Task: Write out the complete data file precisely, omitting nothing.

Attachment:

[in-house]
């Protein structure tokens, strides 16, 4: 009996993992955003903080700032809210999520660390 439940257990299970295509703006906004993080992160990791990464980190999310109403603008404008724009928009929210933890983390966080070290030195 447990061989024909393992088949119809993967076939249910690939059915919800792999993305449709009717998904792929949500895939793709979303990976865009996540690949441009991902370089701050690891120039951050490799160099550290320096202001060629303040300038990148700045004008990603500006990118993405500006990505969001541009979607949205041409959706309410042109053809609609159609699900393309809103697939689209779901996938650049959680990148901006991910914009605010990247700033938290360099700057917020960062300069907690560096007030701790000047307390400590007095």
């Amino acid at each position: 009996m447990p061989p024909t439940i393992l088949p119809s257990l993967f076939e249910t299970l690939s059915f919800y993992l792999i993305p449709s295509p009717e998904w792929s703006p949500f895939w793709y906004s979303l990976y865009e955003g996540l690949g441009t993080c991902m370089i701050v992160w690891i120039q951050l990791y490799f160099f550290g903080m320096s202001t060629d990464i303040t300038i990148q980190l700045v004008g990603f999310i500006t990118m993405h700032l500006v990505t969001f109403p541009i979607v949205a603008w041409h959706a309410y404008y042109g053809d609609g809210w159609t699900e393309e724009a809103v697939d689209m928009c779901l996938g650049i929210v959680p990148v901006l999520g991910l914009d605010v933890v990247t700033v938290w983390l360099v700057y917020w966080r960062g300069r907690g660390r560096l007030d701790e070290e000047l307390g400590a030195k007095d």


[in-house]
């Protein structure tokens, strides 16, 4: 009996993992955003903080700032809210999520660390 439940257990299970295509703006906004993080992160990791990464980190999310109403603008404008724009928009929210933890983390966080070290030195 447990061989024909393992088949119809993967076939249910690939059915919800792999993305449709009717998904792929949500895939793709979303990976865009996540690949441009991902370089701050690891120039951050490799160099550290320096202001060629303040300038990148700045004008990603500006990118993405500006990505969001541009979607949205041409959706309410042109053809609609159609699900393309809103697939689209779901996938650049959680990148901006991910914009605010990247700033938290360099700057917020960062300069907690560096007030701790000047307390400590007095």
């Amino acid at each position: 009996m447990p061989p024909t439940i393992l088949p119809s257990l993967f076939e249910t299970l690939s059915f919800y993992l792999i993305p449709s295509p009717e998904w792929s703006p949500f895939w793709y906004s979303l990976y865009e955003g996540l690949g441009t993080c991902m370089i701050v992160w690891i120039q951050l990791y490799f160099f550290g903080m320096s202001t060629d990464i303040t300038i990148q980190l700045v004008g990603f999310i500006t990118m993405h700032l500006v990505t969001f109403p541009i979607v949205a603008w041409h959706a309410y404008y042109g053809d609609g809210w159609t699900e393309e724009a809103v697939d689209m928009c779901l996938g650049i929210v959680p990148v901006l999520g991910l914009d605010v933890v990247t700033v938290w983390l360099v700057y917020w966080r960062g300069r907690g660390r560096l007030d701790e070290e000047l307390g400590a030195k007095d």